Because there's not an integer number of samples per symbol it *has*
to be interpolating the output instance between the samples.    Even a
filter that has the same number of output samples as input samples can
be "interpolating" if the output samples represent a different
instance in time than the input samples (i.e., you've intepolated the
samples exactly in between the previous samples and output those

So, IMHO, "interpolation" has nothing to do with the input or output
sample rates or any ratio thereof, but whether or not the samples have
been relocated in time.

We tend to call upsampling filters interpolators because they do a LOT
of interpolation in order to create the new samples.   That doesn't
mean that decimators don't interpolate as well.

And, BTW, strictly speaking a "decimator" reduces the sample rate
10:1.   We tend to apply the term to any filter that reduces the
sample rate by any amount.

So I don't think it's even appropriate to say that the terms have
strict meanings or try to enforce a specific use of them, since we're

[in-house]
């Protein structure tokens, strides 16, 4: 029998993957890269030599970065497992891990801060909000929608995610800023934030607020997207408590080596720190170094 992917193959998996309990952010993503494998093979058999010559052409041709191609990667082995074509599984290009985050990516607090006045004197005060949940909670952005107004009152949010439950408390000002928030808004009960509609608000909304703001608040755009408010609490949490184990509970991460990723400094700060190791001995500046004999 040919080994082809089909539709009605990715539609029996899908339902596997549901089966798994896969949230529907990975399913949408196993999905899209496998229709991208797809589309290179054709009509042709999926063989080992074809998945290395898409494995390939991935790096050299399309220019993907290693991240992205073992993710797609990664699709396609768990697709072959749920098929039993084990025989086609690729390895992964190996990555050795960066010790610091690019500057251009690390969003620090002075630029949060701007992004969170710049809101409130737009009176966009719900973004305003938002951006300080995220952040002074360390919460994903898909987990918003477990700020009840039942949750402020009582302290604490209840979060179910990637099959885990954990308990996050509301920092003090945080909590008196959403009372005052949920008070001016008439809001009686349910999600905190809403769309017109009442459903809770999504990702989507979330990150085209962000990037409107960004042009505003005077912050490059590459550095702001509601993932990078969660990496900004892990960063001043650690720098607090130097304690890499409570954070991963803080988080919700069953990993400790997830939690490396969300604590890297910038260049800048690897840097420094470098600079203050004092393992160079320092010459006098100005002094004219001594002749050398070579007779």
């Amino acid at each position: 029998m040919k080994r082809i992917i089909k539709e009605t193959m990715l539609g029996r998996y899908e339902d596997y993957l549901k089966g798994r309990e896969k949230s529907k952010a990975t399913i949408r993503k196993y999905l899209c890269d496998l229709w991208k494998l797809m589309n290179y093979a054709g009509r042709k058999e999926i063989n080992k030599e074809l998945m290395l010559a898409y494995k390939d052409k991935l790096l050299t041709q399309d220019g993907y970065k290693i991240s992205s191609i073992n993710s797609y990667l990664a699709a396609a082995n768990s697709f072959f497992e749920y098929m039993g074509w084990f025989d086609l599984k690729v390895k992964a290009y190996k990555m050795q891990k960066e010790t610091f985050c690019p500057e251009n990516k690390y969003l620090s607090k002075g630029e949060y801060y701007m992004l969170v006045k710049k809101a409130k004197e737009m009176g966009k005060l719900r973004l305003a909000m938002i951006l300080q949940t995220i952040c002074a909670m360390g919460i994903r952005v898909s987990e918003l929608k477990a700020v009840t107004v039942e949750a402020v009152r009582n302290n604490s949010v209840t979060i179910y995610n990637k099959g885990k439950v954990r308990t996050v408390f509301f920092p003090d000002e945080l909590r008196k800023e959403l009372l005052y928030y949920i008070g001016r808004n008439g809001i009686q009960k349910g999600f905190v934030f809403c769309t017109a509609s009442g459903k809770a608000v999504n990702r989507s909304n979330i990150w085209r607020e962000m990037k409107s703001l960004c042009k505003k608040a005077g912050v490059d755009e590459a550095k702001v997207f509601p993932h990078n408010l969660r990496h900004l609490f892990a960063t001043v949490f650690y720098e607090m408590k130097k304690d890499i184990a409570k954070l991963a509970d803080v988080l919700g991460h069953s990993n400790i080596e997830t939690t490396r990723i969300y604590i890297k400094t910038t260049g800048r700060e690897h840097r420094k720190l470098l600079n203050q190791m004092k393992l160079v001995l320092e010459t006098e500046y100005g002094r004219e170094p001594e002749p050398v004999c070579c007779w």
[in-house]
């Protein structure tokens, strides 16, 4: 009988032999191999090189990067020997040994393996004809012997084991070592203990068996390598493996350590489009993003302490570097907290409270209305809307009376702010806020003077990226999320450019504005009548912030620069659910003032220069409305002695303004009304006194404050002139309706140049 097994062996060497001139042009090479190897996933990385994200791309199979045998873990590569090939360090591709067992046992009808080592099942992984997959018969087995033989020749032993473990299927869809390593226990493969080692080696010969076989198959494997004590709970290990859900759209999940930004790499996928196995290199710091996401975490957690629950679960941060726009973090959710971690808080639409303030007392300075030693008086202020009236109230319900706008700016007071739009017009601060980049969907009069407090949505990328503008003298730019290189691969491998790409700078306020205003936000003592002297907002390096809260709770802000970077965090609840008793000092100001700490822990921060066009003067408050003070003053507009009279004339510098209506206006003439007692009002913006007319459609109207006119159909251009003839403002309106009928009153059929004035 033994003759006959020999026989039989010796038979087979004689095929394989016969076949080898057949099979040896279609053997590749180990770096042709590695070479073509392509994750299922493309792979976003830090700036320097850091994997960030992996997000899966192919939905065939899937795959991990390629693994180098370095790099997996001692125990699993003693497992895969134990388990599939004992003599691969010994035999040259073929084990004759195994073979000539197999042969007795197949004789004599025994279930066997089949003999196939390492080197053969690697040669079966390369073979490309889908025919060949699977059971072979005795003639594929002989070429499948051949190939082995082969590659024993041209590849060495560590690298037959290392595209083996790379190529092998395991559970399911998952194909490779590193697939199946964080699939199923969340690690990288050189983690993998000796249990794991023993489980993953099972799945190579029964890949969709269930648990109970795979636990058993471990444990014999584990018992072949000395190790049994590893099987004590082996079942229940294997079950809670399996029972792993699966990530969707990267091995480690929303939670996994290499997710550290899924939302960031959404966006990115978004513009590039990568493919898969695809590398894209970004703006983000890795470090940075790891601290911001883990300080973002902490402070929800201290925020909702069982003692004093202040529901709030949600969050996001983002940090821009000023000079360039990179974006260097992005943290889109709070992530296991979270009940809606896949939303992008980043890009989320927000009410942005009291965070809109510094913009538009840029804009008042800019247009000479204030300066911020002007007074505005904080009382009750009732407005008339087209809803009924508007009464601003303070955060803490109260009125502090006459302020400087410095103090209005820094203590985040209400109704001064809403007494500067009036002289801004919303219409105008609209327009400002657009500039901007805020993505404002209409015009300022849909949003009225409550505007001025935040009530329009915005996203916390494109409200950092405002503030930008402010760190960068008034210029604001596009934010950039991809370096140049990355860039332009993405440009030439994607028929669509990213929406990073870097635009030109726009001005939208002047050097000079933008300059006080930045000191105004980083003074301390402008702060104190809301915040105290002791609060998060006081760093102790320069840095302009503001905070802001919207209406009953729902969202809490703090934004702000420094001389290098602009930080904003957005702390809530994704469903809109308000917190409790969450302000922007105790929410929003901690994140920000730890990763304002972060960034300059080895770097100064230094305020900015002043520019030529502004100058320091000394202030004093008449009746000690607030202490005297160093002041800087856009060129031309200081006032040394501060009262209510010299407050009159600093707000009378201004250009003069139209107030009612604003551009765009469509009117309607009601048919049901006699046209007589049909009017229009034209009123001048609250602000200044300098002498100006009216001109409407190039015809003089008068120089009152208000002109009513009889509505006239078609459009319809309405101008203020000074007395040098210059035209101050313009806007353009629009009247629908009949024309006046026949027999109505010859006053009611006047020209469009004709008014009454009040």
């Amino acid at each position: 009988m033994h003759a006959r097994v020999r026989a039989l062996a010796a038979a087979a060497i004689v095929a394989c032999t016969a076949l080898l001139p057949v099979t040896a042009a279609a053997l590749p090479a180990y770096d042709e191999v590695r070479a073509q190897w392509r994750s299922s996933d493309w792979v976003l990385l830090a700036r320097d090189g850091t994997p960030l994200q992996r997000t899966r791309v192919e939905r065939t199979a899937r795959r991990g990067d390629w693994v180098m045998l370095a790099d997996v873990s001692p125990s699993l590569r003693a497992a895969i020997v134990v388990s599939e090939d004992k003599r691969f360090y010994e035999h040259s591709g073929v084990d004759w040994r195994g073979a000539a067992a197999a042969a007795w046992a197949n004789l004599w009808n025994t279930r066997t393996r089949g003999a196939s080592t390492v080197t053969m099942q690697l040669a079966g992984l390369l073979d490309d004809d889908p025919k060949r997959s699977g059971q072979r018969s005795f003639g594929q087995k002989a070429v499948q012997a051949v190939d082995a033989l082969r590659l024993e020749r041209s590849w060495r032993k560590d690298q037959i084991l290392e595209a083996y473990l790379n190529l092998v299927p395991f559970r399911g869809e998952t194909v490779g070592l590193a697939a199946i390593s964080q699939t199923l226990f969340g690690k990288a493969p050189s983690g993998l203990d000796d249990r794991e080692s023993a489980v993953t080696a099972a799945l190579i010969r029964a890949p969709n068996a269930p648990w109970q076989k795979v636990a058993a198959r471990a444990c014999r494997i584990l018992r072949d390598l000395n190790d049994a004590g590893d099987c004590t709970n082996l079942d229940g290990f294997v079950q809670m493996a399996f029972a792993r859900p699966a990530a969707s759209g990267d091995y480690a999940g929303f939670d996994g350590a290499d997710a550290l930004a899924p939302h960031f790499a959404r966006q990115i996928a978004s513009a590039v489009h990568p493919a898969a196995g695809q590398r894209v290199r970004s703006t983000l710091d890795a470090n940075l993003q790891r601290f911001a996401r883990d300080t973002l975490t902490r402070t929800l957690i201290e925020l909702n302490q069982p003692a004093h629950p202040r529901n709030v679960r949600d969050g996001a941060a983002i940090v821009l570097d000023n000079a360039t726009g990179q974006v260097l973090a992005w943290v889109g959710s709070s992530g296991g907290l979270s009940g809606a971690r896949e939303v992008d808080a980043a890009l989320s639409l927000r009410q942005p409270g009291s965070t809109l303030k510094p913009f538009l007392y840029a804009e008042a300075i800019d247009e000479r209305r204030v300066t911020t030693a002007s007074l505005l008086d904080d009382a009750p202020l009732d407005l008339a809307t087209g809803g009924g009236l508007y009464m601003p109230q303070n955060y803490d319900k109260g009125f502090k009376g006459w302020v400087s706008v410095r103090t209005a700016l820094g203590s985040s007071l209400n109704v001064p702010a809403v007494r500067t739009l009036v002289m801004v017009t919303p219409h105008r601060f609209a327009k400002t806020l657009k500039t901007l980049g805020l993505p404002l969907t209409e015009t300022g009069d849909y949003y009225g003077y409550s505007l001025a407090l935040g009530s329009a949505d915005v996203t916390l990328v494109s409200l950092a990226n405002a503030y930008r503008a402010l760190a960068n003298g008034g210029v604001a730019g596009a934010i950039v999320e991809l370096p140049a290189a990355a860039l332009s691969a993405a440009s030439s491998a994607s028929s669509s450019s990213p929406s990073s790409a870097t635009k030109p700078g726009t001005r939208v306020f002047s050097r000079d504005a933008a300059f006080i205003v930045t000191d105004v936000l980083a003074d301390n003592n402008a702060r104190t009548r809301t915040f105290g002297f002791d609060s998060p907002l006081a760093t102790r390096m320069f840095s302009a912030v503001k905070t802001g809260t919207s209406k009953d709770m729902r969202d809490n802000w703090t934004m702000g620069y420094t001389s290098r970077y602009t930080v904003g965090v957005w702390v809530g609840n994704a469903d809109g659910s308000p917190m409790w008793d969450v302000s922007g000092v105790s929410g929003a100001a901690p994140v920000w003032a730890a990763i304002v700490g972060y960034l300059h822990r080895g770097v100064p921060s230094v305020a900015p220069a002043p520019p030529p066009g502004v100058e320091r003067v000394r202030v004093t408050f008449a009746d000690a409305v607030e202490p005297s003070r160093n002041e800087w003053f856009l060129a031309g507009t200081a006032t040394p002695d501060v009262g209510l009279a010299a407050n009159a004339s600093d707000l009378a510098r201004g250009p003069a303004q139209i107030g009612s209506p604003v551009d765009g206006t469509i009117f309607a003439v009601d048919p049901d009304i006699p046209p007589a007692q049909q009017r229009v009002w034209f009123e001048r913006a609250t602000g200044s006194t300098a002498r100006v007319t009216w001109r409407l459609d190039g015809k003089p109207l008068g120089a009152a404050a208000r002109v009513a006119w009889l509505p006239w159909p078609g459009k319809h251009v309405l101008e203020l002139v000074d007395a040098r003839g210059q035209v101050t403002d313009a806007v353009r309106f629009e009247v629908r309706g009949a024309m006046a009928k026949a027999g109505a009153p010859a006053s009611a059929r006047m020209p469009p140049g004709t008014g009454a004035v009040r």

already being a bit fast and loose.

Eric Jacobsen
Minister of Algorithms
Abineau Communications
http://www.ericjacobsen.org
```
```>On Mar 27, 11:45 am, "cpshah99" <cpsha...@rediffmail.com> wrote:
>> >"cpshah99" <cpsha...@rediffmail.com> writes:
>> >> [...]
>> >> HI
>>
>> >> What I have done is that I have downconverted the passband signal
to
>> >> baseband using 48KHz sampling rate. Now I have to interpolate this
>> signal
>> >> and then o/p of this interpolater should be at T/2 for adaptive DFE
>> >> structure. The system is as follows:
>>
>> >> rec_sig -> BP Filter -> I-Q Down Conv -> Linear Interpolator ->
>> >> DFE
>>
>> >> Now the i/p to the interpolator is at Fs=2.5/T and o/p of
interpolator
>> is
>> >> at 2/T.
>>
>> >> How to do this?
>>
>> >First of all, you use the proper terminology. If the output sample
rate
>> >(2/T) is less than the input sample rate (2.5/T), then the block is
>> >called a *decimator*, not an interpolator.
>>
>> >One way to decimate by 4/5 is to first interpolate by 4, then
decimate
>> >by 5. There are efficient ways to do this. Ask more questions if you
are
>> >still lost or need more help.